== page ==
The Price and Advantages of an Ivy League College Diploma

I recently chose a state university over an Ivy League school, though the decision was an incredibly difficult one to make. I spent months weighing the decision an changed my mind more than once. The Ivy League school had more departmental resources and equipment related to my field and brought in more well-known professionals as guest teacher and lecturers. However, it was also literally five times more expensive that the program in the state I am living in. Here are the things that factored into my decision:

1) THE DEGREE – yes, that is a factor. Your most recent degree is something that follows you for a long time. So, this is less of a factor if you’re planning to pursue a subsequent degree shortly after your first one. On the other hand, once you have a job and build a reputation in your field, this won’t matter as much.

2) THE RESOURCES – though you may have more resources provided for you at an Ivy League school, you have to literally ask yourself what these are worth. If they are worth less than the difference in tuition, then they aren’t worth the cost! For example, even if the department boasts better computers and a great library, you may be able to BUY a better computer and PURCHASE your own library for less.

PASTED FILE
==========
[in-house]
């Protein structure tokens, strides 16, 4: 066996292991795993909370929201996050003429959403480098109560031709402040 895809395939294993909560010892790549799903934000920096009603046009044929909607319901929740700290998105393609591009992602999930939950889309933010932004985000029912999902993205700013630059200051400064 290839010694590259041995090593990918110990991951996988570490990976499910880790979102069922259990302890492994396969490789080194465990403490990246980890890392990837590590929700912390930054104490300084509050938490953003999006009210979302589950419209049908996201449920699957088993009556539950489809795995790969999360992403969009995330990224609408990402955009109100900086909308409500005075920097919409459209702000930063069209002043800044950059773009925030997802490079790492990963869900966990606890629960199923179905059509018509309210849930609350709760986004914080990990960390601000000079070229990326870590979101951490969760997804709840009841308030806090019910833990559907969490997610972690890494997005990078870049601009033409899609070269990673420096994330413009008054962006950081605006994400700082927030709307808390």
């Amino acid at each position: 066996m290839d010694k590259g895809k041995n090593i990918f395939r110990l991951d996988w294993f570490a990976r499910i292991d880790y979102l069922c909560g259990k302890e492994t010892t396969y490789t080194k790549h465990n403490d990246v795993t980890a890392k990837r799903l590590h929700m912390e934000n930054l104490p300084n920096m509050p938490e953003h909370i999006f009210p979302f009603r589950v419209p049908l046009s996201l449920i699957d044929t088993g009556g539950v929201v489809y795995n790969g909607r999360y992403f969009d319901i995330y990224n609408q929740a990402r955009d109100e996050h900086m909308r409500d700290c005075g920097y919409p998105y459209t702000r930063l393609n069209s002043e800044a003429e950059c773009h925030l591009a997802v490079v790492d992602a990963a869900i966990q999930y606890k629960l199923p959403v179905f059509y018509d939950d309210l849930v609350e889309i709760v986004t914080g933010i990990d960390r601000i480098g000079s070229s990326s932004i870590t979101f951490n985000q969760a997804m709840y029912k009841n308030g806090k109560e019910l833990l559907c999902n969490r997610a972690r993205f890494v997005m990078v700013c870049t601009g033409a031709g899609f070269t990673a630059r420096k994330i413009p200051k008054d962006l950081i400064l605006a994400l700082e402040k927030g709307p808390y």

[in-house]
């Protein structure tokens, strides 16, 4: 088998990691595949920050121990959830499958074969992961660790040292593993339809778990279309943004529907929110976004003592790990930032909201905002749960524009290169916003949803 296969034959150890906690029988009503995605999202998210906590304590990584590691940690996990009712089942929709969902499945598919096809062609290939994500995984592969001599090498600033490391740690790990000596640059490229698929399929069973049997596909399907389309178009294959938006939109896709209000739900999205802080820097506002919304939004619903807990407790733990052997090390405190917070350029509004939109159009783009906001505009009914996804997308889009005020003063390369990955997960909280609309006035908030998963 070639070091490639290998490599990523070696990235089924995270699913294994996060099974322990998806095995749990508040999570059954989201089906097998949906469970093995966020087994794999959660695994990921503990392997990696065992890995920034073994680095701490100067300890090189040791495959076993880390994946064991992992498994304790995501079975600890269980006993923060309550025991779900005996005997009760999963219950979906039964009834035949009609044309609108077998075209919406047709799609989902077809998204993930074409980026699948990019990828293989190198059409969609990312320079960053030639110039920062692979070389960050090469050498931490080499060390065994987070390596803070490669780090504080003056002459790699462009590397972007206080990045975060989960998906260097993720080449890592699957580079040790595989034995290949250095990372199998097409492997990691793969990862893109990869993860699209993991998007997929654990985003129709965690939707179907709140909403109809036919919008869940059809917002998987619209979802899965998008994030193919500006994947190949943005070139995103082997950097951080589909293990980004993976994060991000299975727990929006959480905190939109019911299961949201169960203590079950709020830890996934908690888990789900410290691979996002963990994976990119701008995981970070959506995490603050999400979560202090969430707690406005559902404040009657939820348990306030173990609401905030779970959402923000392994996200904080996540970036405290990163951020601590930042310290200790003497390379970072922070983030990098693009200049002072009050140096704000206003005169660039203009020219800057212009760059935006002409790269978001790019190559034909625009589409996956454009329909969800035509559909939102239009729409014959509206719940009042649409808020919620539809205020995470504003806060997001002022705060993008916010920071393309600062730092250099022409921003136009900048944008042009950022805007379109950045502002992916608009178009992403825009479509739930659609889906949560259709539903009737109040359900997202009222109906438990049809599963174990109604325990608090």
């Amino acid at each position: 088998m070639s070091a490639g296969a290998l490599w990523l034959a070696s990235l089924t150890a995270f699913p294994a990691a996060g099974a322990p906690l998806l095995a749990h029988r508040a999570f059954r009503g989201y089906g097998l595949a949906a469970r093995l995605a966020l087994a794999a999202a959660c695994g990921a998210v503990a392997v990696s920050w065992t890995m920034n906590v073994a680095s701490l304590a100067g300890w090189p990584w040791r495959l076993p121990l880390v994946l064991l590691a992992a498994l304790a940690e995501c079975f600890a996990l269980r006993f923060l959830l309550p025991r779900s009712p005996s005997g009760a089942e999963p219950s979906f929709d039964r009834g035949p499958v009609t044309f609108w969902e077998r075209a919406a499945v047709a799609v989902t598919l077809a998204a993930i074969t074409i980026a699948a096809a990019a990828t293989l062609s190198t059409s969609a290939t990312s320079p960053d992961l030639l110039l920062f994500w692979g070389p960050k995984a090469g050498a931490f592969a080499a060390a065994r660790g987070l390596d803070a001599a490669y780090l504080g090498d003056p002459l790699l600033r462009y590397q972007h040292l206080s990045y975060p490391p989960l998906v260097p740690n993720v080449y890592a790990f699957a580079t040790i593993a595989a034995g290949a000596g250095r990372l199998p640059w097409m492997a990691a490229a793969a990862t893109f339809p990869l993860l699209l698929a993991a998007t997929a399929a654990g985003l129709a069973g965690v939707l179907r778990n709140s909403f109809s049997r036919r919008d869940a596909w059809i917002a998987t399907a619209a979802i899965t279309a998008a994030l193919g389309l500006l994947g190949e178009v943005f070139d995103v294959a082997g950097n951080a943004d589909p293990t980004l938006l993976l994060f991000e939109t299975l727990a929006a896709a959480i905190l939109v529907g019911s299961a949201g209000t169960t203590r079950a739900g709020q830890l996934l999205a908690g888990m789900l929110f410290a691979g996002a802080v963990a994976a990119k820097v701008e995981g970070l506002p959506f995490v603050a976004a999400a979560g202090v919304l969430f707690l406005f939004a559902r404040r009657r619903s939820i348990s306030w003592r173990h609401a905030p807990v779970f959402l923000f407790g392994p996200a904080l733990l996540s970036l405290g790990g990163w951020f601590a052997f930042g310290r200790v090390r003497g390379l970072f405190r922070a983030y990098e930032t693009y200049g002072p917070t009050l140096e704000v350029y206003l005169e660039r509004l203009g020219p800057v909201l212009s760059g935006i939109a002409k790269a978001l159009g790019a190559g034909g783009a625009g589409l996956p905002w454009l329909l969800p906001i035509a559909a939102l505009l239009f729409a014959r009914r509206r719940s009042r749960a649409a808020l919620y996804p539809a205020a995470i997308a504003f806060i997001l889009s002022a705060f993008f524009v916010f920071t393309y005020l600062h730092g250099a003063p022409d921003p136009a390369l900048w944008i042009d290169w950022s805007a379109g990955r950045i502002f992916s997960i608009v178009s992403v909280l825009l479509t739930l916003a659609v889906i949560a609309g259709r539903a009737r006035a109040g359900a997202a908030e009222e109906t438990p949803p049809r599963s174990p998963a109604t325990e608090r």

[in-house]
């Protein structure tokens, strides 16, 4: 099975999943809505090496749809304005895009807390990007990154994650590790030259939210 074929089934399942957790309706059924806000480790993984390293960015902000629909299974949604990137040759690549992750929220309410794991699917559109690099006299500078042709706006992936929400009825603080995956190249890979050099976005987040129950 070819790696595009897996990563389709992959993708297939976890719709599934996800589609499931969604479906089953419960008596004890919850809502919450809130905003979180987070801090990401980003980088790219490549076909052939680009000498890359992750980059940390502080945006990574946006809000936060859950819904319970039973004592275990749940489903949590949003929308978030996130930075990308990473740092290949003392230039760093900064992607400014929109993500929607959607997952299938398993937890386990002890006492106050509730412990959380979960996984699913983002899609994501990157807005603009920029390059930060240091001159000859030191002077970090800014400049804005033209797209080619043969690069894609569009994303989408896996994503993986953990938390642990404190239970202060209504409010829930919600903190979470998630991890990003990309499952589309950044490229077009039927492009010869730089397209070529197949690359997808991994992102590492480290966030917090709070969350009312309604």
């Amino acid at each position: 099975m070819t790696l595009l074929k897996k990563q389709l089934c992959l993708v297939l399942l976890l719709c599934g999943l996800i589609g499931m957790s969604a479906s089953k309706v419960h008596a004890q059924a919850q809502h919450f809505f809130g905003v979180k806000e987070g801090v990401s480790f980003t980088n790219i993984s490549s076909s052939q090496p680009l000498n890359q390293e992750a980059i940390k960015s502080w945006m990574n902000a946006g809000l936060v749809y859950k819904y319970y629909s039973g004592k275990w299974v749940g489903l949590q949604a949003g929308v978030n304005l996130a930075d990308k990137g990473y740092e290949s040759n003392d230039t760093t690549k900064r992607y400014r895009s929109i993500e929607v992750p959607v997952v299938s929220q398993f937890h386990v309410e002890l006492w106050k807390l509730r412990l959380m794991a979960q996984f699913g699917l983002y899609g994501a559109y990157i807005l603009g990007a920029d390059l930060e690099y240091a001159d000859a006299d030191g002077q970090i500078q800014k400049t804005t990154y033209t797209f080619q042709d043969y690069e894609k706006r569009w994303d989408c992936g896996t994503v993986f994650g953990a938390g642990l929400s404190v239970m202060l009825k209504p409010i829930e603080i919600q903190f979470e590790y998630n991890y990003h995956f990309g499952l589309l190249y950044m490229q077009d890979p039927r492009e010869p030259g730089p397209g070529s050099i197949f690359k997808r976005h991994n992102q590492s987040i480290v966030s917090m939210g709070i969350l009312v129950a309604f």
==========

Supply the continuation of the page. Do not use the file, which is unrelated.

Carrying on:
3) THE ASSOCIATIONS – yes, when people find out what school you went to they will make assumptions about you based on that knowledge. However, this can work against either an Ivy or non-Ivy League school! Some people hear ‘Harvard’ or ‘Yale’ and think: spoiled and rich. So, while it might not be as impressive on your resume, a more neutral academic history can be of benefit as well. Besides, you can always talk up your own school even if it isn’t an Ivy League one! I went to the 4th ranked liberal arts school in the country – but most people haven’t heard of it.

3) THE DEBT – really, in the end, debt is the biggest question. In the end it played a large role for me. What I realized was that if I accrued a lot of debt I’d be forced to take the highest-paid job offered to me upon graduation, just to pay down the over $100,000 I would have owed the school. By going to a school with in-state tuition I will be much more free to choose a more interesting job, even if it doesn’t pay as well!